New normal, new mindset
Remote conferencing has become the de facto communication medium. The stakes are high: you must ensure your audiences engage with and understand the information being presented. A great deal of that information is about communicating data insights. Your job, more than ever before, is to present data with clarity and efficiency. Ask yourself: can your audience, watching on a smartphone, tablet or laptop can understand the charts and data you’re presenting?
Your audience’s time is precious
Remote working creates new stresses on your audience’s attention spans: your meeting is likely their third, fourth, or fifth of the day. To be an efficient and engaging presenter you must strip away extraneous detail and ensure any visuals you include are relevant and can be understood. When you’re presenting data, you must double-down on this principle.
I’ve put together my favourite tips for making your data-driven presentations work. Above all, your job is to help your audience create visual clues that either punch home the key insight in your data, or draw your audience’s eyes to the right place at the right time.
Tip #1: Draw your audience’s eyes to the right place at the right time
Remember the last time you attended a live presentation? Did the speaker stand at their lectern and point vaguely at a slide, saying, “As you can see here, the value is going up/down”? Literally nobody in that room knew what the speaker was pointing at. Now that we are presenting remotely, it does not mean that problem has gone away. If you want your audience to see a particular data point on a chart, you have to draw your audience’s eyes to the part of the screen you are referring to. Here are ways to do this:
- Superpower your mouse pointer (make it bigger on Windows or Mac OSX). Use your mouse sparingly – don’t make your audience play cat and mouse chasing your pointer around the screen. Point it where you want my eyes to look, and take your hand off the mouse.
- Use a spotlighting pointer. I use a Logitech Spotlight Presentation Remote for presentations. This turns your mouse into a spotlight, or a magnifying glass. It works as well remotely as it does live.
- Use arrows and animations. If you’re using slides, use arrows and callouts to point to where you want the audience to look. Using morphs (PowerPoint) and magic moves (Keynote) make it really easy to control this slide by slide.
Tip #2: Build complex charts slowly
It might be a surprise but you can show extremely complex charts in presentations. The key is to explain a complex chart piece by piece. Remember: the first time an attendee sees a chart, they have no idea what they’re seeing. If you build it piece by piece, your audience will be able to follow and understand very complicated insights. The late Hans Rosling was a master at this, as you can see here. TV journalists demonstrate this skill, too. Ed Conway (Economics Editor at Sky News in the UK) here makes a complex beeswarm chart simple during the 2019 UK election.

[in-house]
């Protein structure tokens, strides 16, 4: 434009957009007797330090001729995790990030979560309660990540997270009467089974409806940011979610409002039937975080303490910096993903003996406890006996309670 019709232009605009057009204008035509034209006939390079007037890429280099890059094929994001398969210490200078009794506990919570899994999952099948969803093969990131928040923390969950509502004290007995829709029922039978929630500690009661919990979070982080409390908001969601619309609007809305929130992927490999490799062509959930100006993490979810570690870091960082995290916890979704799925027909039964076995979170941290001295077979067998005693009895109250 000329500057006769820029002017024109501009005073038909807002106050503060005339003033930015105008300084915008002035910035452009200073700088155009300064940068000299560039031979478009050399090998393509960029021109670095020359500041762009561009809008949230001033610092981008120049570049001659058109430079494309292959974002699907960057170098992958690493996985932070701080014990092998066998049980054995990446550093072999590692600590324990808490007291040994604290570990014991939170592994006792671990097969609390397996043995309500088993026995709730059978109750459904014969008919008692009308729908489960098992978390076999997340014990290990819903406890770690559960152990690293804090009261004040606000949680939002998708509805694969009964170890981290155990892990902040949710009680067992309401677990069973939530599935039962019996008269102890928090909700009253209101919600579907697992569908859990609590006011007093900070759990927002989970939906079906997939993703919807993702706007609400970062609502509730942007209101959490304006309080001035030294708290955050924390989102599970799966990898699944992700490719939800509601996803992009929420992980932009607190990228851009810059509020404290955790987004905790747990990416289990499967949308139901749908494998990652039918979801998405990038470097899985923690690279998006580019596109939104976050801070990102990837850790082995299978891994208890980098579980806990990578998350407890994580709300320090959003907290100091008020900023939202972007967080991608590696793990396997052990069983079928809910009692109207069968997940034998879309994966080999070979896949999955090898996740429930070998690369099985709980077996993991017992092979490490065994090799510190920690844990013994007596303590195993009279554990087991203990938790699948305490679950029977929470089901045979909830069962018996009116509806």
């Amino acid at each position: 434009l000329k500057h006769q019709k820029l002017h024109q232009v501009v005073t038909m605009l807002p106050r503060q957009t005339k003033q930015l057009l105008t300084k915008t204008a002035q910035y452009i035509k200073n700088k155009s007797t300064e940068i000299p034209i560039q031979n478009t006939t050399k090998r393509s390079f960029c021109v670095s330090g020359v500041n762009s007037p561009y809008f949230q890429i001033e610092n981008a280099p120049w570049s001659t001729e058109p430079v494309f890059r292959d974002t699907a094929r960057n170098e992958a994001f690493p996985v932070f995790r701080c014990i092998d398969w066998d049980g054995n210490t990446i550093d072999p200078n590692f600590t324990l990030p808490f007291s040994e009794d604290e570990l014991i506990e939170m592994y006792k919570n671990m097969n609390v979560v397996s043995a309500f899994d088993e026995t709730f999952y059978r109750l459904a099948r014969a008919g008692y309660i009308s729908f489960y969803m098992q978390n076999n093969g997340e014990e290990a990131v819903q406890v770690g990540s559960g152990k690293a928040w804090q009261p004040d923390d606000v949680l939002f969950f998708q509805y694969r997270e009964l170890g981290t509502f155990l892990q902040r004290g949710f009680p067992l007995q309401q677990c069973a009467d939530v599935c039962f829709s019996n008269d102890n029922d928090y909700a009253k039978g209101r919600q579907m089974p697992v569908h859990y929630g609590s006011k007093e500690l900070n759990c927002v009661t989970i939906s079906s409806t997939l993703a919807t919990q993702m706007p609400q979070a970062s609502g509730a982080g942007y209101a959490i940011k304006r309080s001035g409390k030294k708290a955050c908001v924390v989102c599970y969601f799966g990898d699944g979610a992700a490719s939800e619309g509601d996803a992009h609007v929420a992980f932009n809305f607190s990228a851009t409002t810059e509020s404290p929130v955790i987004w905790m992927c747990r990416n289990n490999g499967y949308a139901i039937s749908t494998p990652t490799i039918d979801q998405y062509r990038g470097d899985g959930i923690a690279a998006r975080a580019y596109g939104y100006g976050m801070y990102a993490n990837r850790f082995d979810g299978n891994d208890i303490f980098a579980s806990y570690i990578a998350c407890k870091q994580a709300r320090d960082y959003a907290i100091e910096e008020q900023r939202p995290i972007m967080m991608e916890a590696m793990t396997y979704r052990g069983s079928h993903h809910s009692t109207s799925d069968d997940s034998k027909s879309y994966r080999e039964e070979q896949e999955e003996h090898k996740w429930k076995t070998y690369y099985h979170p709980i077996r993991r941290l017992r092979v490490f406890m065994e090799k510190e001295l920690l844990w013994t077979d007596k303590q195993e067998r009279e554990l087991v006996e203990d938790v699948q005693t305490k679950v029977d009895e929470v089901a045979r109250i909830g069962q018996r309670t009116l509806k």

Here’s what the technique looks like when I explained a chart created by the CDC early in the COVID-19 crisis on Chart Chat:
Whichever route you choose, remember that a chart must be understandable in under half the time it is on the screen. You only have five seconds? Create a chart that delivers instant insight. You have to show the complex chart? Then you have to devote three to five minutes building and explaining the chart. To give your audience insight, you have to choose one or the other.
Tip #3: Simplify
Looking at screens all day is hard work. Everything you can do to make your content simpler will increase audience engagement. There are many simple things you can do to make it easier for your audience to get the insight you’re trying to share:
- Make your images fill the slide.
- Adjust the fonts so that the most important content is quickly readable.
- Use colour to highlight the most important data points.
- Hide background graphics. When showing charts, place them on a blank background - your corporate template is a distraction.
Tip #4: Last but not least, be you
Finally, even if you’re sharing data-driven insights, your presentation reflects the unique person that you are. Lean in to new ways of engaging your audience. Instead of revealing the latest insights, hide them and ask people to guess the numbers, then reveal them. Use Chat functionality to get people to query your data, and build in moments to open the mike to others to ask questions about your slides. Turn off your screen: sometimes the biggest impact in sharing numbers can be achieved by moving from slides to your webcam. Finally, find a coach! Plant a respected authority in the audience who you trust to give you unvarnished feedback. Tell the person to ping you if your presentation starts wandering - and be sure to ask them afterwards where in the presentation they were not as engaged. Continuous improvement is a beautiful thing! Thank your coach, and maybe you can do the same for them.
These tips have helped my own and others’ remote presentations. I hope they help yours. What other tips do you have for remotely sharing data? Learn more presentation protips in the Dashboards to Inform and Inspire webinar series.